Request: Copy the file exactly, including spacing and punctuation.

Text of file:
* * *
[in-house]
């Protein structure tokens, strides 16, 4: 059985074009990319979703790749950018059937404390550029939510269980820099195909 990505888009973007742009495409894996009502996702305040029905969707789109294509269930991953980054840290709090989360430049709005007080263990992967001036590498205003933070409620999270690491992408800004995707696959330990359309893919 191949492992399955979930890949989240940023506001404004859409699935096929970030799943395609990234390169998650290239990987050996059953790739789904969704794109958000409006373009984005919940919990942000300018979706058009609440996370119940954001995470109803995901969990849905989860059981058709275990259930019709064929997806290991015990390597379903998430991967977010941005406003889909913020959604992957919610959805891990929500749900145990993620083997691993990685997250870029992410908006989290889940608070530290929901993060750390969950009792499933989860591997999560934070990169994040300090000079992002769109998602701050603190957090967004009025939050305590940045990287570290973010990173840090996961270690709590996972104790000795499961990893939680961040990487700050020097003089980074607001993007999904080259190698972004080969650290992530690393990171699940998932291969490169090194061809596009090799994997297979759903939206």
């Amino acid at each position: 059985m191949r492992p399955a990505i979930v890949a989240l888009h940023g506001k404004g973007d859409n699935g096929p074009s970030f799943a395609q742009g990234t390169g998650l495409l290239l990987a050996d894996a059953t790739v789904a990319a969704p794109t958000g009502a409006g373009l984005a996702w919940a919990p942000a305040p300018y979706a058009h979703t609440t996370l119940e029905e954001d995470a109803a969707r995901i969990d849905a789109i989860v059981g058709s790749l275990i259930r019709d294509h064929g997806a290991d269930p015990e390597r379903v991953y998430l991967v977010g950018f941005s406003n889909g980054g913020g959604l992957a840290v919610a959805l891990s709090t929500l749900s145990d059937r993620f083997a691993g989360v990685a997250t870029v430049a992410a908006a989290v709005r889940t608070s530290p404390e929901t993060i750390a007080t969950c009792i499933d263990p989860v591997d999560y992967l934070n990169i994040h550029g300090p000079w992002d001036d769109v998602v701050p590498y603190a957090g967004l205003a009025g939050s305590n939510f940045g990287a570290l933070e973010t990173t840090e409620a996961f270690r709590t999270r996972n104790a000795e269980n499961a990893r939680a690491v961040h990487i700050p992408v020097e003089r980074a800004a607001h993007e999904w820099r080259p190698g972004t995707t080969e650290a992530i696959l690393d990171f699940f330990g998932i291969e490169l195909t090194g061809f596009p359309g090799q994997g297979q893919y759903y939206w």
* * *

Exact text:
[in-house]
């Protein structure tokens, strides 16, 4: 059985074009990319979703790749950018059937404390550029939510269980820099195909 990505888009973007742009495409894996009502996702305040029905969707789109294509269930991953980054840290709090989360430049709005007080263990992967001036590498205003933070409620999270690491992408800004995707696959330990359309893919 191949492992399955979930890949989240940023506001404004859409699935096929970030799943395609990234390169998650290239990987050996059953790739789904969704794109958000409006373009984005919940919990942000300018979706058009609440996370119940954001995470109803995901969990849905989860059981058709275990259930019709064929997806290991015990390597379903998430991967977010941005406003889909913020959604992957919610959805891990929500749900145990993620083997691993990685997250870029992410908006989290889940608070530290929901993060750390969950009792499933989860591997999560934070990169994040300090000079992002769109998602701050603190957090967004009025939050305590940045990287570290973010990173840090996961270690709590996972104790000795499961990893939680961040990487700050020097003089980074607001993007999904080259190698972004080969650290992530690393990171699940998932291969490169090194061809596009090799994997297979759903939206």
């Amino acid at each position: 059985m191949r492992p399955a990505i979930v890949a989240l888009h940023g506001k404004g973007d859409n699935g096929p074009s970030f799943a395609q742009g990234t390169g998650l495409l290239l990987a050996d894996a059953t790739v789904a990319a969704p794109t958000g009502a409006g373009l984005a996702w919940a919990p942000a305040p300018y979706a058009h979703t609440t996370l119940e029905e954001d995470a109803a969707r995901i969990d849905a789109i989860v059981g058709s790749l275990i259930r019709d294509h064929g997806a290991d269930p015990e390597r379903v991953y998430l991967v977010g950018f941005s406003n889909g980054g913020g959604l992957a840290v919610a959805l891990s709090t929500l749900s145990d059937r993620f083997a691993g989360v990685a997250t870029v430049a992410a908006a989290v709005r889940t608070s530290p404390e929901t993060i750390a007080t969950c009792i499933d263990p989860v591997d999560y992967l934070n990169i994040h550029g300090p000079w992002d001036d769109v998602v701050p590498y603190a957090g967004l205003a009025g939050s305590n939510f940045g990287a570290l933070e973010t990173t840090e409620a996961f270690r709590t999270r996972n104790a000795e269980n499961a990893r939680a690491v961040h990487i700050p992408v020097e003089r980074a800004a607001h993007e999904w820099r080259p190698g972004t995707t080969e650290a992530i696959l690393d990171f699940f330990g998932i291969e490169l195909t090194g061809f596009p359309g090799q994997g297979q893919y759903y939206w």